austin_dern (austin_dern) wrote,

Still it's a habit they say

[ Sorry I'm late. We went out for a little pinball, and that turned into a fair amount of great hanging out with our pinball friends. Also I had an awesome game of The Walking Dead: 350,897,620 points, more than double the previous Grand Champion, and I got somewhere in the wizard mode. I don't know where. I was staring at the flippers instead of watching the dot-matrix display t tell what I was doing. ]

The first thing catching my eye about Fort Sumter is that the place is tiny. Yes, the antebellum United States government built the island, on rock quarried in and shipped from New England, but still. Fort Sumter is about the size of a postage stamp commemorating Fort Sumter, so it makes it easier to see why it's a good spot to complete the defenses of the harbor, not so much a place to wait out a siege.

They had a guide there, to give what was supposed to be a ten-to-fifteen minute explanation of the fort's history, which sprawled on to maybe twenty minutes. She was also shouting, helping her to be heard in the back there certainly but also making bunny_hugger fear for her voice. She might just be a National Park Service guide for a couple years for college but it's hard to see how she wasn't tearing up her throat.

The fort's been through several layers of renovation, including the destruction of its upper storeys by federal bombardment during the Siege of Charleston, and so the park has a couple different areas showing off the different states of its existence. Most of the island shows off the fort in Civil War-era shape, brick walls and gunpowder rooms and such, although the upper storeys and spots like the officers' quarters are long gone and not restored. But most fascinating, I suppose because it's just never mentioned when you read about Fort Sumter, are the installations put in around the time of the Spanish War or dating as late as World War II: there's this whole side of the fort that's big, menacing-looking black coffins of steel and concrete, staring out at the sea for evidence of enemy dreadnoughts. You can almost smell the primitive electric relays of the era when turbine-propelled ships were a theory untested in battle.

Something I failed to find an explanation for: there's a monument to Major Robert Anderson, who'd held out at Fort Sumter until the war began. The monument was dated 1932, which makes it far too early to be a WPA or CCC project improving spots of historic interest, but then, who was paying to have historic sites renovated and improved in 1932?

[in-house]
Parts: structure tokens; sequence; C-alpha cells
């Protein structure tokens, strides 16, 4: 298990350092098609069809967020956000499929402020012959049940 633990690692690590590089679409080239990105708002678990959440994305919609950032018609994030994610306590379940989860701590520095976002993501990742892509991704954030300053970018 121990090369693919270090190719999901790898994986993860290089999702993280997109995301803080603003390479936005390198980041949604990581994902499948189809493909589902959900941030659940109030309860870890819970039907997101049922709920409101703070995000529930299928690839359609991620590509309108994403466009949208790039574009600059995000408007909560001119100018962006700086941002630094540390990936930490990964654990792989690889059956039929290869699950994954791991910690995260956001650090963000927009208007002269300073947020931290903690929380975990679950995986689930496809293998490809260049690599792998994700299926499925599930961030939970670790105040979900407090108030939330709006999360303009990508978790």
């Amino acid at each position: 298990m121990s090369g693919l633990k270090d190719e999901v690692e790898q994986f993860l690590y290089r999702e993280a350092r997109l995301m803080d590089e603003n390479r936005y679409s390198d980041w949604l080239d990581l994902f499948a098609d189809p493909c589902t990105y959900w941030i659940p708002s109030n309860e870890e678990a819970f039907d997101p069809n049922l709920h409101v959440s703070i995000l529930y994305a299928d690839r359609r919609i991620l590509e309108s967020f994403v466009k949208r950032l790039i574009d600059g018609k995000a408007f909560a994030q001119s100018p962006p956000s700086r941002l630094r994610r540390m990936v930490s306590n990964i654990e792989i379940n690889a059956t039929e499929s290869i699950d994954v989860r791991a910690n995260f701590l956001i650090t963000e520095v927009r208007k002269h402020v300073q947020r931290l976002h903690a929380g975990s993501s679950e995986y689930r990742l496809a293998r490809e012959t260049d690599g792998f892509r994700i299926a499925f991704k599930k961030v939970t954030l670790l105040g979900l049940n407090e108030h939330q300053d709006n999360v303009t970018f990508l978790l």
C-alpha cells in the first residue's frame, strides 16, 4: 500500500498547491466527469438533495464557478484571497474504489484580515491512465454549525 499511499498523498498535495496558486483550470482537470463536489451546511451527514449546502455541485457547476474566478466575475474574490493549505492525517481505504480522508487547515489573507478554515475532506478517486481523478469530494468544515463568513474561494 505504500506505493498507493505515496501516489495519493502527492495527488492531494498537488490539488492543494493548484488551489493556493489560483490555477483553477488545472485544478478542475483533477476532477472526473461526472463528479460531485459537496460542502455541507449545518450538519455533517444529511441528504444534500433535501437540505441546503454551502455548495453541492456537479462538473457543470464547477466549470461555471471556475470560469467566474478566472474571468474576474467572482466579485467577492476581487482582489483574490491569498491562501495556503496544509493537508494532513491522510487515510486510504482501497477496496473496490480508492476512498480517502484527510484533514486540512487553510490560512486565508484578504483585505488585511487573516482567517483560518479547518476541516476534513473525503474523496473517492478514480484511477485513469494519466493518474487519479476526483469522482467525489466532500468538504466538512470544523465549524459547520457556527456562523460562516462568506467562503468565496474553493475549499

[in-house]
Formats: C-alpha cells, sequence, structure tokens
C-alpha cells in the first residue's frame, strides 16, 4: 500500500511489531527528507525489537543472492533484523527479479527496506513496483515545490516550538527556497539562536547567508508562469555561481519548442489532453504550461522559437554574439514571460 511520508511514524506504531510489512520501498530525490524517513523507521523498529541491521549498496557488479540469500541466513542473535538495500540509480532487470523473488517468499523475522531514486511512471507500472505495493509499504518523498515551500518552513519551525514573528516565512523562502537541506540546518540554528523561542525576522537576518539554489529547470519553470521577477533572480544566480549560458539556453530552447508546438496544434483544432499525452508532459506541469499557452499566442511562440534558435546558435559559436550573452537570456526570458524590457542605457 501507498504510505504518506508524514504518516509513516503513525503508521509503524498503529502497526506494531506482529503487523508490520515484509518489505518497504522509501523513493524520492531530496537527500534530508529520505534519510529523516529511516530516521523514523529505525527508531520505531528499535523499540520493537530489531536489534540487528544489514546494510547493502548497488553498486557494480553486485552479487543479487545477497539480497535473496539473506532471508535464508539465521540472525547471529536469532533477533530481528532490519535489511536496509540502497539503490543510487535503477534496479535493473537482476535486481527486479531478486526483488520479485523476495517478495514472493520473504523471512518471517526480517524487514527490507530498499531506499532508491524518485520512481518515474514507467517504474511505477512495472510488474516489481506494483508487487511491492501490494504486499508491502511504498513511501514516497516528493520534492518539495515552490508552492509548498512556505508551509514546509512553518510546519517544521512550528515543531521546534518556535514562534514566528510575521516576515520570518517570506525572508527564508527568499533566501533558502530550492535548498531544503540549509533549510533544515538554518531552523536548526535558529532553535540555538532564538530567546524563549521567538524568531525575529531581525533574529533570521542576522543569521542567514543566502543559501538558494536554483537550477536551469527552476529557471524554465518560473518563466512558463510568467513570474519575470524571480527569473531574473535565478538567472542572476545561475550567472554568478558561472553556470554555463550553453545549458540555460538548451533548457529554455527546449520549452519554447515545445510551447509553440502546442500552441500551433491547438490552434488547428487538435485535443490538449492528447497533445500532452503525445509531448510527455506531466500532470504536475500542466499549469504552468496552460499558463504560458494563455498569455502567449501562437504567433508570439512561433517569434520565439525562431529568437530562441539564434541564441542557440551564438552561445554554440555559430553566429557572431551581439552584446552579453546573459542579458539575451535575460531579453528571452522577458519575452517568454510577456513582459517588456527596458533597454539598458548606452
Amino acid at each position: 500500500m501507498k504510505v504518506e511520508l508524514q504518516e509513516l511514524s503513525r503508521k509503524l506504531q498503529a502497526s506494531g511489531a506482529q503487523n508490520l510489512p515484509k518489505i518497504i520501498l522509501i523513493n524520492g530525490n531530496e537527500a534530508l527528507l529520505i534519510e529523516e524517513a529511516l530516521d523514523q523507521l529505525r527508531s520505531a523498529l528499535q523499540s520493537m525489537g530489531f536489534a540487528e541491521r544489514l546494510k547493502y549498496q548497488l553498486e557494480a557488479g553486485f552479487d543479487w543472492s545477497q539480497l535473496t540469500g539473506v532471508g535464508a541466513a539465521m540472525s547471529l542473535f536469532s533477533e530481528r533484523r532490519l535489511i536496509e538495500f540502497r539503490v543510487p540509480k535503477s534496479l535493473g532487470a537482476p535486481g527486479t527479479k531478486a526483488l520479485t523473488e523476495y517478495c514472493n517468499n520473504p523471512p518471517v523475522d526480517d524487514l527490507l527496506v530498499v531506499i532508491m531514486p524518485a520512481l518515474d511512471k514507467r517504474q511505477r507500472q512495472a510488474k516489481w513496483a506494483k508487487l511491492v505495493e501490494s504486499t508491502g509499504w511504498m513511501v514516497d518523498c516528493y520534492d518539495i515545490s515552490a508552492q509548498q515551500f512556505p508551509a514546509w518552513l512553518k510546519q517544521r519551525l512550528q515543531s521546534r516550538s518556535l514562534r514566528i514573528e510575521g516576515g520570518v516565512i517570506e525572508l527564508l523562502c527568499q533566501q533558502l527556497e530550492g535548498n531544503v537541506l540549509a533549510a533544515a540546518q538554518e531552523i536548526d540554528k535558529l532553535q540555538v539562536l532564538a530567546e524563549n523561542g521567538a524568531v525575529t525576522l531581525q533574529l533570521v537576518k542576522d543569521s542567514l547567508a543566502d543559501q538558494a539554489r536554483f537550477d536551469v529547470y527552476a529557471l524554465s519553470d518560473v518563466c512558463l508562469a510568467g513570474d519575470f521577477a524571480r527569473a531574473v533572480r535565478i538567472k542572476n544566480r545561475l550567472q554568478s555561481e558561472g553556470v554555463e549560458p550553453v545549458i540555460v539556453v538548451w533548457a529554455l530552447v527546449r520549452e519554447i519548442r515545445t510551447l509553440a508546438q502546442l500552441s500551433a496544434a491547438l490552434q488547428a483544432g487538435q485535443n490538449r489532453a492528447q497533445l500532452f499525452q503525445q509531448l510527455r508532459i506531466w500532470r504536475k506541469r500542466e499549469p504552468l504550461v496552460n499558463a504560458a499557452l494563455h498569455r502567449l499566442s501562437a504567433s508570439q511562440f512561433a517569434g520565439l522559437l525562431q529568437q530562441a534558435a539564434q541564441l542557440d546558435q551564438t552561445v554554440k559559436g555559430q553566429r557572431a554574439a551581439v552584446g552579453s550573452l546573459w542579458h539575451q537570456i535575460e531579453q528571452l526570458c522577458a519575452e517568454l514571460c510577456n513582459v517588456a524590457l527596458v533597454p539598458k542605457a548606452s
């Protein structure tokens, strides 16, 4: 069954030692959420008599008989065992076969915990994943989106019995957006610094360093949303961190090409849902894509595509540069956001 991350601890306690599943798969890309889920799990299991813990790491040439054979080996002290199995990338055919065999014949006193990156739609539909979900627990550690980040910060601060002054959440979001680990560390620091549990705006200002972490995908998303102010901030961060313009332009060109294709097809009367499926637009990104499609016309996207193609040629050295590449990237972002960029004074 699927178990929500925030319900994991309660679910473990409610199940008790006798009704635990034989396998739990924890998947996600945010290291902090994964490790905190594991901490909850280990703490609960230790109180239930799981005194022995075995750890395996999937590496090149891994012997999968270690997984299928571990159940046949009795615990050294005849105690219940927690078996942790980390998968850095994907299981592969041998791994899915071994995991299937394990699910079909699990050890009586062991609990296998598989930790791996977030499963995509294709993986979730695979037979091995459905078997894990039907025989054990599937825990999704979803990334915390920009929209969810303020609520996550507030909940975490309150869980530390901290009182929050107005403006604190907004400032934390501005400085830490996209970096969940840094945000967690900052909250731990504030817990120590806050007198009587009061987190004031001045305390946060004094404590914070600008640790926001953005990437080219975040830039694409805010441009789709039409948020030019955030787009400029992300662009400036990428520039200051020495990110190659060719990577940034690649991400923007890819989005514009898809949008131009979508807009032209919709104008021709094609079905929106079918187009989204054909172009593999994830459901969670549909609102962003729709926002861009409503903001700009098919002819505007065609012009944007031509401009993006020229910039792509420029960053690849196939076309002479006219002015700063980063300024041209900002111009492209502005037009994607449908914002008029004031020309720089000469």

Since the fort is so small, I kept stumbling into other people's photographs, and they into mine, which everybody apologized for over and over, but everybody was also fine with. A person in frame sets the scale, after all. And there wasn't really the time to sit around waiting for a perfect composition either: we had only an hour at the fort before the ferry would leave again. There'd be a later ferry, but it would return to some unknown other spot in Charleston harbor, well away from our car. This was why I was getting antsy at the tour guide's spiel and was also a little annoyed the ferry's designed around one-hour trips. I know, they're designed for people who want to see a thing and then move on, especially because they have four kids in tow, but I am more the kind of person who'll stare at a thing for a good 45 minutes before moving on, and the fort had literally dozens of things.

In the last few minutes my mother pointed out that bunny_hugger had gone into the gift shop where there was some National Parks Passport-related thing (there were more stamps to be had), but my bride had gone into the museum, something I hadn't had time to really see. We didn't have much chance to look around, but we did see the flag that was flying when the United States was forced to evacuate the island. It's much smaller and less battered and torn up for souvenirs than the Fort McHenry Flag, but I did feel a resemblance in the things.

We walked briskly around the rest of the museum, noting that there were things to look at, and got back to the boat before they had to summon us or leave us behind.

Trivia: Edmund Ruffin, with the South Carolina Infantry positioned on Morris Island, claimed to have fired the signal shell shot over Fort Sumter which began the bombardment. He was apparently the first one ashore when South Carolina occupied the fort. Source: The Confederate Nation 1861 - 1865, Emory M Thomas.

Currently Reading: Washington Burning: How a Frenchman's Vision for Our Nation's Capital Survived Congress, the Founding Fathers, and the Invading British Army, Les Standiford.

Tags: south carolina visit

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